At 19, while working on a humanitarian mission in Nicaragua, Pickett was sexually assaulted by a U.S. military officer. She never reported the incident, and later switched to a new unit – one that was deployed to Iraq in May 2004.

At 21, Pickett narrowly survived a mortar attack on an Army recreation site in Baqubah, Iraq. She spent the following few hours drenched in dying soldiers' blood.

"When I got home I knew I was screwed up," Pickett says, somehow still sounding like an average, if not particularly gregarious, 23-year-old. "Already the nightmares had started." Her roommate at Edgewood College in Madison, Wisc., soon began leaving booklets about PTSD on her bed.

Consumed by nightmares and often startled by even the slamming of a door, Pickett went to the VA for help, but received little. "They gave me a bottle of sleeping pills and an antidepressant and sent me on my way," she says. "They gave me an 800 number to call, but when I called it I got two disconnected numbers in Wisconsin.

"When you actively try to get help and it's not there … I was like suicidal," she says. "They kept on giving me those same numbers, and they don't work."

Since March 2003, 40 U.S. soldiers and nine Marines have committed suicide in Iraq, according to the National Veterans Foundation. A documented 20 soldiers and 23 Marines have killed themselves since returning home.

Pickett eventually got involved with a group called Vets for Vets, which provides services to and facilitates communication between veterans in need. "Transitional services are better for someone coming out of prison than they are for someone coming out of the military," Pickett says, which is why she now works to spread the word about the independent nonprofit organizations available to vets.

"I don't need the yellow ribbon on the back of your car. I need money for VA funding," she explains. "We need money for those kids that are coming home and have to revamp their whole house because they've had limbs blown off, or aren't going to be able to do the occupation they once were able to.

"So instead of putting a ribbon on your car, do the next step. Talk to somebody who just came back to your community and they're struggling and they need somebody to reach out to them. Help somebody whose husband or wife is deployed and they need help taking their kids to school or whatever it may be. It's a great sentiment, but it means nothing unless you're doing something behind it."

Pickett is particularly interested in helping female veterans with everything from sexual harassment (which she calls "rampant" in the military) to health concerns. "Our bodies aren't built like a male's, and we react differently, and that really hasn't been in the newspapers," she says. "No one's really dealt with how the female body is going to react to depleted uranium or a lot of things that are going on with the male soldiers in a high number. So that's where I've taken a stance and have found some feeling of finding a place."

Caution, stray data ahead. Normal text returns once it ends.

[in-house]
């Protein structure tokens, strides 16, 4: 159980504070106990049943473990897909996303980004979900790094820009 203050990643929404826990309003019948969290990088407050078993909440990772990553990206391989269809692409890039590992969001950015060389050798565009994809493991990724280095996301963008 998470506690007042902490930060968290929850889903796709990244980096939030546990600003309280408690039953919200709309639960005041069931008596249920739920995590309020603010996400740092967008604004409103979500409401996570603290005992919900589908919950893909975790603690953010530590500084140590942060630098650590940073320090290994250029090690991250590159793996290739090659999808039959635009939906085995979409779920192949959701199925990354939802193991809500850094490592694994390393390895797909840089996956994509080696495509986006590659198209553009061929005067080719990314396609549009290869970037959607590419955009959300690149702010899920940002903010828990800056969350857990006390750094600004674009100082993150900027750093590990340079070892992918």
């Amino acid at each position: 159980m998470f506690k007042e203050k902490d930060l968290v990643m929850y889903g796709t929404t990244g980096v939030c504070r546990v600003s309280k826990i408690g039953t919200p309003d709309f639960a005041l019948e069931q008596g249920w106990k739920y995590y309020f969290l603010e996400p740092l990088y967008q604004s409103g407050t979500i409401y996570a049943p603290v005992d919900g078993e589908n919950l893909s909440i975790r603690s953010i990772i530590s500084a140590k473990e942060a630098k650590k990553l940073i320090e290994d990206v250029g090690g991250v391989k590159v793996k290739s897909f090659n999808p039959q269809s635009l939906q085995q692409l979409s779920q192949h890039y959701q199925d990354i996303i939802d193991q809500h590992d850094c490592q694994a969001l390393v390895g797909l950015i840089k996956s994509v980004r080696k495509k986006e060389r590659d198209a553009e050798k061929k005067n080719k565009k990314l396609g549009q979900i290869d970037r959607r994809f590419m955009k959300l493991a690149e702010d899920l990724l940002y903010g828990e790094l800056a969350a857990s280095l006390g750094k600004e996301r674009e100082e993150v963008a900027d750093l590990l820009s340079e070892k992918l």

Though she's found solace in her interactions with other vets, Pickett is still engaged in a constant fight for normality. "I want to relate to everyone else my own age. I want to have the life I had before I left, because it was really great," she says. "I liked drinking and going out, having a fun time, and now I'm that girl who starts drinking and cries for several hours. I tell my friends, and they don't know how to react."

For Pickett, dating has also been tough. A three-month relationship was ended by night spasms and tears. "He wasn't a vet. He had no idea what I was going through," she remembers. "But how do you explain something that has so much hatred behind it, the worst part of humanity, when you want somebody to love you?"

Pickett is majoring in political science and psychology, but knows that because of the trauma she witnessed, she could no longer be a physician's assistant as she'd planned. "It's hard to readjust my dreams, my aspirations. When I started back at school I went from being on honor roll to, in fall of last year, dropping down to four credit hours. I dropped everything."

Almost a year after receiving medication from the VA, Pickett discovered she'd been given an incorrect prescription that had actually been making her symptoms worse. She's improved slightly since changing meds and joining Vets for Vets, but she knows she'll never be that carefree college kid again.

"Since I've been home, I don't have any long-term goals anymore. It's just day-by-day, get through this week. I don't know what I'm going to do with my life, but I know I want to help vets."


Still slumped on the couch but now exuding anger, Jason Gunn is counting the friends he's lost in Iraq. "I lost a friend named Spanky – he was shot by a sniper. Another one was killed by an IED," he says.

"He died the worst. It hit him so bad that it blew him in the back of the Humvee, and the Humvee caught fire. They couldn't get his body out of the truck, so he just burned. Another guy was killed from an RPG `rocket-propelled grenade` attack on top of a tank. It took four guys getting killed like that to learn you should shut the hatches."

This is what lives inside Jason Gunn's head. Dead friends, frustration with the military, hatred for his government and a war "that's never going to end."

"I've been through so much, and I deserve so much better. I can do so much better than this, but for some reason I don't get myself out of this funk," he says. "I have no idea why I don't do it."

But there is one thing Gunn does know: Iraq veterans already need more help. "War is going to happen regardless, so why not deal with something that's within our grasp? Helping the soldiers that are returning," he says. "They've dedicated the majority of their lives to the service, and now they're getting out with nothing."

It's nearing lunchtime, and outside the window a bitter wind jostles spindly trees wrapped in strings of lights.

For Jason Gunn, it's time to head off to bed. He was up all night working, and needs rest for his next shift, or perhaps a night of drinking with his brothers at the bars.

"I don't know anything around here. All my friends are gone," Gunn says glumly. "When I get feeling like that, I think about going back in. I'd get my rank right back, go back to hanging out with my friends again. Yeah, I probably would end up going back to Iraq, because they're back there now, but at least I'd end up doing something I know and can really do well. It's the only thing that ever made any real sense to me."

(A version of this story appeared originally in Philadelphia Weekly.)